Twenty-one-year-old pop juggernaut Justin Bieber’s fourth full-length album, Purpose, arrives in stores today with a narrative of redemption. After a string of embarrassing PR catastrophes, including but not limited to peeing in a bucket, egging his neighbors, getting arrested in Miami for "careless driving," and generally behaving insufferably, Biebs has been on an aggressive apology tour, projecting humility as opposed to puerile arrogance. He offered a public mea culpa during his Comedy Central Roast, shed tears following an emotional VMAs performance, re-embraced his faith via Hillsong church, and released Purpose's not-so-subtly titled single, “Sorry.” This, my friends, is how you stage a comeback.
But will any of it work? Yes. It will. It’s already working. Because everything always works out for Justin Bieber. Just look at the data. The album’s first single, “What Do You Mean?” became Bieber’s first No. 1 track on the Billboard Hot 100 back in September, making him the youngest male artist in Billboard history to debut at the chart's top position. That was on the heels of February's “Where Are Ü Now,” his left-of-center collaboration with Diplo and Skrillex, which even received justifiably reverential coverage from the New York Times. In many ways, Bieber is re-enacting the Justin Timberlake teen-pop maturation arc: Align yourself with taste-making producers, co-opt international music styles bubbling up in the underground, play nice with popular comedians, and drop hints about a tumultuous relationship from your youth. He’s one Alpha Dog away from the transformation being complete.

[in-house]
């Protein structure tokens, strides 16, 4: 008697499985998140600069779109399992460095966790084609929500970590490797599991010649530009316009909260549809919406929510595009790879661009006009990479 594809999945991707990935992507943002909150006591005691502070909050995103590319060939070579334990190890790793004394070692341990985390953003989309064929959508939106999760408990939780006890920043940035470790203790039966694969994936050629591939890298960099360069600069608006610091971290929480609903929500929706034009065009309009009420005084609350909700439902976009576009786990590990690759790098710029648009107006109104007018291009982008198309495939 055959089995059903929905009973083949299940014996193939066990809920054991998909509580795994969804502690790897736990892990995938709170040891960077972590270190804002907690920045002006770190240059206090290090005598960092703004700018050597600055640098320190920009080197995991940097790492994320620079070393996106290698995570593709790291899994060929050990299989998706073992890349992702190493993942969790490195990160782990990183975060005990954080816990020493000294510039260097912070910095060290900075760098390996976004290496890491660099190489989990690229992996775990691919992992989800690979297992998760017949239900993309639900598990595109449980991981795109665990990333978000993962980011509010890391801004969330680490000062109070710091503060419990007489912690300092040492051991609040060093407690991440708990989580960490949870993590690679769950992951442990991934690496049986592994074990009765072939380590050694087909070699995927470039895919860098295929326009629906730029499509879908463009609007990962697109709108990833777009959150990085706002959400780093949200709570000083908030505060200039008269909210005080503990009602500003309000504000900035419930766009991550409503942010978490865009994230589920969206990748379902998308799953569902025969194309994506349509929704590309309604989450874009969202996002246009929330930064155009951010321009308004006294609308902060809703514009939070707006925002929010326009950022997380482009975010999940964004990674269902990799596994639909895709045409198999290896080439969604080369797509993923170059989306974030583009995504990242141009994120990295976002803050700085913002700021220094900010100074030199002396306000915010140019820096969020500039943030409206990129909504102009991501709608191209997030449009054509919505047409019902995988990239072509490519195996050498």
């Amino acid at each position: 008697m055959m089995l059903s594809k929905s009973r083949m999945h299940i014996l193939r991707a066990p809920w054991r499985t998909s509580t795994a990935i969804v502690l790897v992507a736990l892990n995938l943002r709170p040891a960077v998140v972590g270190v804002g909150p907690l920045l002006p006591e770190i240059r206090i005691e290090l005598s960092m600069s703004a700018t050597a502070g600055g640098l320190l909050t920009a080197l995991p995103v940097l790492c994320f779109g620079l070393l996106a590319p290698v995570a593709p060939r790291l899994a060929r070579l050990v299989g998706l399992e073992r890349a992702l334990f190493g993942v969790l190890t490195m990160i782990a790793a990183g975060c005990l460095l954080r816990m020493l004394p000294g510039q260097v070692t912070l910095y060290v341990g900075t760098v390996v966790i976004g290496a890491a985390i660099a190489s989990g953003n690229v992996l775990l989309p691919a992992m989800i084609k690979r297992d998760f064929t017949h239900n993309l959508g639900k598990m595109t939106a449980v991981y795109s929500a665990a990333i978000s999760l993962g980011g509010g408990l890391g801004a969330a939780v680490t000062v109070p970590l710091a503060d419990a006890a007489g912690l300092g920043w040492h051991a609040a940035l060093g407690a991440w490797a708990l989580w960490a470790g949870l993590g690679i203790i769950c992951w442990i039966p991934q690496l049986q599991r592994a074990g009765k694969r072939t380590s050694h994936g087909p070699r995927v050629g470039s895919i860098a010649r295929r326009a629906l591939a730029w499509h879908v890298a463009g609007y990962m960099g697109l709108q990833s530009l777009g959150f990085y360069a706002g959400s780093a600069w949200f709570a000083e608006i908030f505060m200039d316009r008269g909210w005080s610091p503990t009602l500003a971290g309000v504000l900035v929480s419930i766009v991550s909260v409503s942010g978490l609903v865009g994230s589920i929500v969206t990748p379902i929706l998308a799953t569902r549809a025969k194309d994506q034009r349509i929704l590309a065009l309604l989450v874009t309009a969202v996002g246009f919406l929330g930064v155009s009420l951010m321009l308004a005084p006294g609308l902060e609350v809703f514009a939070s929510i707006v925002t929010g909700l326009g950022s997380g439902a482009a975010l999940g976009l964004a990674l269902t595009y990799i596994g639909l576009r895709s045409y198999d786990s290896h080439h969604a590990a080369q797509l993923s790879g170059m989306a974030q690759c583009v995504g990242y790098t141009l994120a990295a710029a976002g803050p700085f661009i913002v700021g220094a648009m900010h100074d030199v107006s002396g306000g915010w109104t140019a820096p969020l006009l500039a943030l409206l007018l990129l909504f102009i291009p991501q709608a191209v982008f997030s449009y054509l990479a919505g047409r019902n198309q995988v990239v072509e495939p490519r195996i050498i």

And like Timberlake's breakthrough album, Justified, Bieber's made a strong musical statement with Purpose, a nimble, carefully crafted batch of classic dance-pop boasting contemporary EDM influences. But here’s the thing (and all due respect to the other Justin): Bieber's records have always been great. The moody R&B confessions of Journals, the icy whisper-pop of “Boyfriend," and the Ludacris-enhanced “Baby” were are all flames. As it happens, the seeds of Bieber’s "comeback" have been in front of us all along, namely in the video for this very first single, “One Time.”